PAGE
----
I agree Larry! Anytime Ada is mentioned favorably with other popular
languages is a plus. And I believe we are going to see more of it.
I have definitely noticed an increased awareness of Ada in the press.
Sometimes they are reviews that almost always show Ada as comparable to
C++ and Java, other times they are snide remarks, such as the quip in
the same issue of GCN in the "Packet Rat" commentary where he says:
"Easier money than selling Ada to the Defense Department". Either way
Ada is mentioned, which is usually a good thing as it keeps it in
(OBTW, I finished looking through GCN and ran across an article about
the new Aonix educational compiler for the military and the Addison
Wesley books "Ada 95: Problem Solving and Program Design" by Feldman &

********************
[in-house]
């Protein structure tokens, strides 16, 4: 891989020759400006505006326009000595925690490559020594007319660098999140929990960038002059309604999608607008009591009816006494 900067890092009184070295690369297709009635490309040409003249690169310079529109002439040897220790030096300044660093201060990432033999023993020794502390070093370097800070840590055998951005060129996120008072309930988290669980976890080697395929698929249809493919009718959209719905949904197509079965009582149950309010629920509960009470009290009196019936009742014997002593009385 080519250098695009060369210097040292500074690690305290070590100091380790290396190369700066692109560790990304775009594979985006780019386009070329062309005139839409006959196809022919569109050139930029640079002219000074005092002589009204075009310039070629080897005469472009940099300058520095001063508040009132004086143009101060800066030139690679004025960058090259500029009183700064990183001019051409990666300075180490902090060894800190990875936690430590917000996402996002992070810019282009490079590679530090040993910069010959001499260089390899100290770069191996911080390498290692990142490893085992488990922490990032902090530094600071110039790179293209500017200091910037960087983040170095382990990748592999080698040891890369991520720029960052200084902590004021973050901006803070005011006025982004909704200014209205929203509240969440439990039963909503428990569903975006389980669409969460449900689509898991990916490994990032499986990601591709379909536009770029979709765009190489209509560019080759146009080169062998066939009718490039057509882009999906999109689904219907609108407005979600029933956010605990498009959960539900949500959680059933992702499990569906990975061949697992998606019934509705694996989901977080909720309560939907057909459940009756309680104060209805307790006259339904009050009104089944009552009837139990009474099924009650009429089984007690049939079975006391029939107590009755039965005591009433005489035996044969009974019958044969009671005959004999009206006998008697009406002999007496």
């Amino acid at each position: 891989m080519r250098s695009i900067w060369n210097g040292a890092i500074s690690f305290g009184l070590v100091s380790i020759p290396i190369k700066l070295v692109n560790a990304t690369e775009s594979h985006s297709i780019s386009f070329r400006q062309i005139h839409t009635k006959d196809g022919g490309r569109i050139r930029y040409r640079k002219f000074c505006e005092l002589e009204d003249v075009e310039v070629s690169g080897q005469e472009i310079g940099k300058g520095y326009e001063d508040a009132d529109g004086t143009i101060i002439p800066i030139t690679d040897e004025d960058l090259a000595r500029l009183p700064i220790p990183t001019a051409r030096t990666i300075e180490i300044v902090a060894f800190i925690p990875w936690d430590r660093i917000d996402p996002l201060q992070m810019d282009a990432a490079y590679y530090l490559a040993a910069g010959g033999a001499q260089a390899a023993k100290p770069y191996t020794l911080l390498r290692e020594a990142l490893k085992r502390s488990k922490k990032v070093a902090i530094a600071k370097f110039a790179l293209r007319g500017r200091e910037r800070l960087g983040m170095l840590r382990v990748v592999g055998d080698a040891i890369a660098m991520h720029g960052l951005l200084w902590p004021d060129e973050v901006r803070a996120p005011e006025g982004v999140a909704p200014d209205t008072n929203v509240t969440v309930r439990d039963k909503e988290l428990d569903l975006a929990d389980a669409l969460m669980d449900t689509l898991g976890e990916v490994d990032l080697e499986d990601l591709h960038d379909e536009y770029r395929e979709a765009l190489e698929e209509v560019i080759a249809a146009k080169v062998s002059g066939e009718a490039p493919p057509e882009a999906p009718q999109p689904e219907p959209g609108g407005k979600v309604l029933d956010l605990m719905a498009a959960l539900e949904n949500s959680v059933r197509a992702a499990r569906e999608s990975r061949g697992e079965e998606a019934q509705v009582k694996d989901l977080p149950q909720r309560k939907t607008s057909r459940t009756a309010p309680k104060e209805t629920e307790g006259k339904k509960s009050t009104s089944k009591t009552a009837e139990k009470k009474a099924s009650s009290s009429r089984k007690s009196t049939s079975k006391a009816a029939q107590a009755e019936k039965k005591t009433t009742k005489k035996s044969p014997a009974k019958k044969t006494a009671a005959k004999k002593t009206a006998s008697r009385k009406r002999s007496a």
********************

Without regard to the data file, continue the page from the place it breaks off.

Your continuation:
Koffman and "Ada 95 for C and C++ programmers" by Johnston.)
With the constant cost increases by Microsoft and others, Ada compilers
are becoming very comparable. The only area that I still see Ada
lacking in is in the GUI based development environments. Hopefully this
stigma will be overcome quickly by the Ada industry.
>From: [log in to unmask][SMTP:[log in to unmask]]
>Sent: Sunday, March 02, 1997 23:33
>To: [log in to unmask]
>Subject: Re: Ada in the press
>Todd Coniam writes:
>>Later when asked, "Can the products be good if they implement a
>>language that's not good?", Mr. Stonebraker replies:
>> "I was just observing that good languages -- Java and Ada --
>> were designed by a couple of very smart people, and you get
>> much better results that way."
>>Just a little tidbit, but as we all know a little can go a long way!
>>(Too bad he had to slip in Java too ;-)
>Yes, I see the emoticon, but I think the fact that _two_ languages
>were mentioned gives the quote more validity, since it seems less
>of a hidden-agenda political remark.